This is an archived article that was published on sltrib.com in 2015, and information in the article may be outdated. It is provided only for personal research purposes and may not be reprinted.
Congressional Republicans responded with frustration and skepticism to a newly announced accord with Iran meant to curb its nuclear ambitions in exchange for an easing of financial sanctions.
But it will be difficult for them to derail the deal announced by the United States and a team of international partners early Tuesday.
Rep. Jason Chaffetz, R-Utah, believes it is worth a try.
"My initial read is we are giving Iran everything it wanted. They get time and money to develop a bomb and that is totally unacceptable," he said Tuesday morning. "The president has more than a sales job ahead of him."
Rep. Chris Stewart, R-Utah, a member of the Intelligence Committee, said: "It just makes me mad. I'm so angry this morning that the president would put us in this situation."
Congress is expected to vote on the deal some time in September, but simply voting it down won't stop anything. That's because President Barack Obama has already promised to use his veto authority.
To kill this deal, Republicans would need the help of congressional Democrats to override the president.
Stewart isn't sure if that will happen. It depends on how Democrats respond to the details of the agreement, which will be shared in secret.
What is known is that the accord requires Iran to ship 98 percent of its weapons-grade uranium out of the country, most likely to Russia, and stop producing more for at least 10 years. It allows international inspectors access to uranium mines, centrifuges and labs.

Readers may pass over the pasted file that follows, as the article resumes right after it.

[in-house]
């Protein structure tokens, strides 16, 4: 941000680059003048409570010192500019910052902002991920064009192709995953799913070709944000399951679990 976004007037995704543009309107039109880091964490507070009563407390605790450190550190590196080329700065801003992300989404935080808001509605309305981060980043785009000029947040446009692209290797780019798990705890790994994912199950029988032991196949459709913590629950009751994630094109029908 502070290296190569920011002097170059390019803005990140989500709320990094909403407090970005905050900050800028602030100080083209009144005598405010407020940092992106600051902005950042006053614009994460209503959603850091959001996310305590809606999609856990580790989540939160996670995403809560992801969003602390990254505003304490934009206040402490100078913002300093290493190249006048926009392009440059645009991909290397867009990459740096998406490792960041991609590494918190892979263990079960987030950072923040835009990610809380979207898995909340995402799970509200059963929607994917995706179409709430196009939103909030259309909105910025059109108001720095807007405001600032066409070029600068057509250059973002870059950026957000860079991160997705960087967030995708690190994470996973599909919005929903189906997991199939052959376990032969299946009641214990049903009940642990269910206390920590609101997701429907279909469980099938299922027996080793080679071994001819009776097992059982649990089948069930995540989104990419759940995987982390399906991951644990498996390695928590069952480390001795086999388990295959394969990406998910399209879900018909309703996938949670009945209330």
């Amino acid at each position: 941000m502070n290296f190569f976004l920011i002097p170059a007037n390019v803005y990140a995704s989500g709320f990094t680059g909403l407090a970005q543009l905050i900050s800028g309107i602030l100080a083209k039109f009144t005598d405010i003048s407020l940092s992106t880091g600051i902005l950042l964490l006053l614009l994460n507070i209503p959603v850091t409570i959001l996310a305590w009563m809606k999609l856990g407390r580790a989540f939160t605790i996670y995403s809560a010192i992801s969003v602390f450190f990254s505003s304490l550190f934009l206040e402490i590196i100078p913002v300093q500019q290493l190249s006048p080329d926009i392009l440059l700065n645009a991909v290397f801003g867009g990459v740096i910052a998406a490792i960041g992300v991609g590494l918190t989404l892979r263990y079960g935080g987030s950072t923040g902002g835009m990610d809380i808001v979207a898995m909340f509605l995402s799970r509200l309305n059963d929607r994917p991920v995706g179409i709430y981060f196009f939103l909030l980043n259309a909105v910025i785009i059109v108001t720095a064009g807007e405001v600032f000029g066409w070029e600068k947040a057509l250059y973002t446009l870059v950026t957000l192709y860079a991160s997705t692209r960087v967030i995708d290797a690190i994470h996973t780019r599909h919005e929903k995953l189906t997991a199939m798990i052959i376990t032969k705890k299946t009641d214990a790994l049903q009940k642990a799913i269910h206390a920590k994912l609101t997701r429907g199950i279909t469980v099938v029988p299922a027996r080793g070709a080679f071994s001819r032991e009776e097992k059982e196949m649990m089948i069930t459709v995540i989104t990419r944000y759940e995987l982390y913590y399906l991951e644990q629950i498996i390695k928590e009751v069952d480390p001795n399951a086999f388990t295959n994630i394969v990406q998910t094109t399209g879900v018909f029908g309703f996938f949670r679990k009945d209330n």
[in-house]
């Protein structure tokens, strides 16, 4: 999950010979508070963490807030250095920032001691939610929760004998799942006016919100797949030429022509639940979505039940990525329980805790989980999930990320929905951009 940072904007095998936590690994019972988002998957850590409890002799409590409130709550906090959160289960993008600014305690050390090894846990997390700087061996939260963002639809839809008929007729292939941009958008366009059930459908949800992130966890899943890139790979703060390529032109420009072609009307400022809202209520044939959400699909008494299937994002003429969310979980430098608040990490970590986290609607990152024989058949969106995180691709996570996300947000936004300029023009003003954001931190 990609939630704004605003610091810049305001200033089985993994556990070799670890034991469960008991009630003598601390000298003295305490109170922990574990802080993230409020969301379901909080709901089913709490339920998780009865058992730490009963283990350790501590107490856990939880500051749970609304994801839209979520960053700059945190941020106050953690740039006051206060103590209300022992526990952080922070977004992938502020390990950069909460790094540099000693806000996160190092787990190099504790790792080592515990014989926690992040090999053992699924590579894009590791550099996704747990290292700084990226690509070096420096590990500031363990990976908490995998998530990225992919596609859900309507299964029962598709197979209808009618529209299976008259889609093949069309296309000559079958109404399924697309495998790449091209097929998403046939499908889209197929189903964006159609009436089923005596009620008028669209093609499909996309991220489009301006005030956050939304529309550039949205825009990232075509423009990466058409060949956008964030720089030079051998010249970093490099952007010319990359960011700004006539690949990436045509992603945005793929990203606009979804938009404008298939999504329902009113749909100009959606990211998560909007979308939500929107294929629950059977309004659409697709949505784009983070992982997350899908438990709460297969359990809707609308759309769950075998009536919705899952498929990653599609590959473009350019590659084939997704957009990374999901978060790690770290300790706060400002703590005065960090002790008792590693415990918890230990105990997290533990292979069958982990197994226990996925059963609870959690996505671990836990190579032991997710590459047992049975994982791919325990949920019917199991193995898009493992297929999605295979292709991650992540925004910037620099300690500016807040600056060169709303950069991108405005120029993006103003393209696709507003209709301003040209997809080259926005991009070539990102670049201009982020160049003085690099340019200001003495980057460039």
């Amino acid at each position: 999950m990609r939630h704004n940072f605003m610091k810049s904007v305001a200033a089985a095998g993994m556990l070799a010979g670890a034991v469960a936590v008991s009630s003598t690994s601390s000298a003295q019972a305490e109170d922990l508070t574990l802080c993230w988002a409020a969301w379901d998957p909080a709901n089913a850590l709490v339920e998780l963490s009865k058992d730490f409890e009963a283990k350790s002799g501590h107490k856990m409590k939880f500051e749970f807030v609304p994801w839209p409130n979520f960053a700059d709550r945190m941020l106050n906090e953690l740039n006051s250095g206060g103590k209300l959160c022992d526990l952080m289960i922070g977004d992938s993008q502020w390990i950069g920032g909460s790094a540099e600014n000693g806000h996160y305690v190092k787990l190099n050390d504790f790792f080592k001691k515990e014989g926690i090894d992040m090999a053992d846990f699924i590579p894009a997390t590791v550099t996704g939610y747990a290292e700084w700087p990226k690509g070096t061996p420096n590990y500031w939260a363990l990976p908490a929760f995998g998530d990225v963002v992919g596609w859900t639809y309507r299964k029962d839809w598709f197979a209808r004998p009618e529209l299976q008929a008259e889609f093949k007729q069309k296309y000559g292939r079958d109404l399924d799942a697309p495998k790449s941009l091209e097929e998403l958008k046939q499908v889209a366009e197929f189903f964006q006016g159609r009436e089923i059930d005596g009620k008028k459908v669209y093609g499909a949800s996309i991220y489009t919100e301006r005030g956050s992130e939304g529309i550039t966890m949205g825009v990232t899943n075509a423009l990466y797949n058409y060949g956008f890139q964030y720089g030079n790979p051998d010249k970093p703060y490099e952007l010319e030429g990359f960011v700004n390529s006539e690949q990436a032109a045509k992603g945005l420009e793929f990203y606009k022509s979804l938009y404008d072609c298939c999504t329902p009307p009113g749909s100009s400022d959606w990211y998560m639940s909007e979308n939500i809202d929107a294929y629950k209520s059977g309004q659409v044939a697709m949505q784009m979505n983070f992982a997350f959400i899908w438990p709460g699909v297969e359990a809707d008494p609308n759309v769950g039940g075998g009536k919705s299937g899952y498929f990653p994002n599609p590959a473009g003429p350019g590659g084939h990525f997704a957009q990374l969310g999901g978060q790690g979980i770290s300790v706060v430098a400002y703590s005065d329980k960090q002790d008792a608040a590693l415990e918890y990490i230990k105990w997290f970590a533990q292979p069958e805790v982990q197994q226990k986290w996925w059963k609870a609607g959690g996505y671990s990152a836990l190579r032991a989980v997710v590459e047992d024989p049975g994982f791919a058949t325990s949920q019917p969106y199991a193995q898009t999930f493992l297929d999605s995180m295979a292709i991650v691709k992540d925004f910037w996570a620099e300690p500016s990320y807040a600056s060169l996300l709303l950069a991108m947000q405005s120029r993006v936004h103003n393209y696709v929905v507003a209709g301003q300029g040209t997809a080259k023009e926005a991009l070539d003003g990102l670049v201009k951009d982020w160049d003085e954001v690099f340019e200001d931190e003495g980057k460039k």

In exchange, the international community will ease sanctions on Iran.
"Every pathway to a nuclear weapon is cut off. And the inspections and transparency regime necessary to verify that objective will be put in place," Obama said in a speech delivered at the White House. "we put sanctions in place to get a diplomatic resolution, and that is what we have done."
He equated the deal to the arms-control agreements the United States struck with the Soviet Union near the end of the Cold War.
Stewart, Chaffetz and many Republicans worry that Iran will easily maneuver around inspections, at the same time benefiting from a removal of tough economic sanctions that have caused widespread inflation throughout this Middle Eastern power.
Sen. Mike Lee, R-Utah, said that he's "concerned that in the administration's desperation to reach an agreement, compromises were made on important standards such as inspections and verification procedures, and that the immediate sanctions relief provided by this deal will only increase Iran's ability to finance its terrorist proxies to destabilize the Middle East and threaten the United States."
Sen. Orrin Hatch said: "Any deal that removes sanctions without robust means of ensuring the regime's disarmament and compliance with its international obligations is worse than no deal at all."
Reps. Rob Bishop and Mia Love, both R-Utah, also oppose the deal.
Stewart warns that the deal could "endanger American security," if the Gulf states, namely Saudi Arabia, feel they have to defend themselves from an emboldened Iran.
Saudi Arabia and Israel are among the international critics of the negotiations and compromise.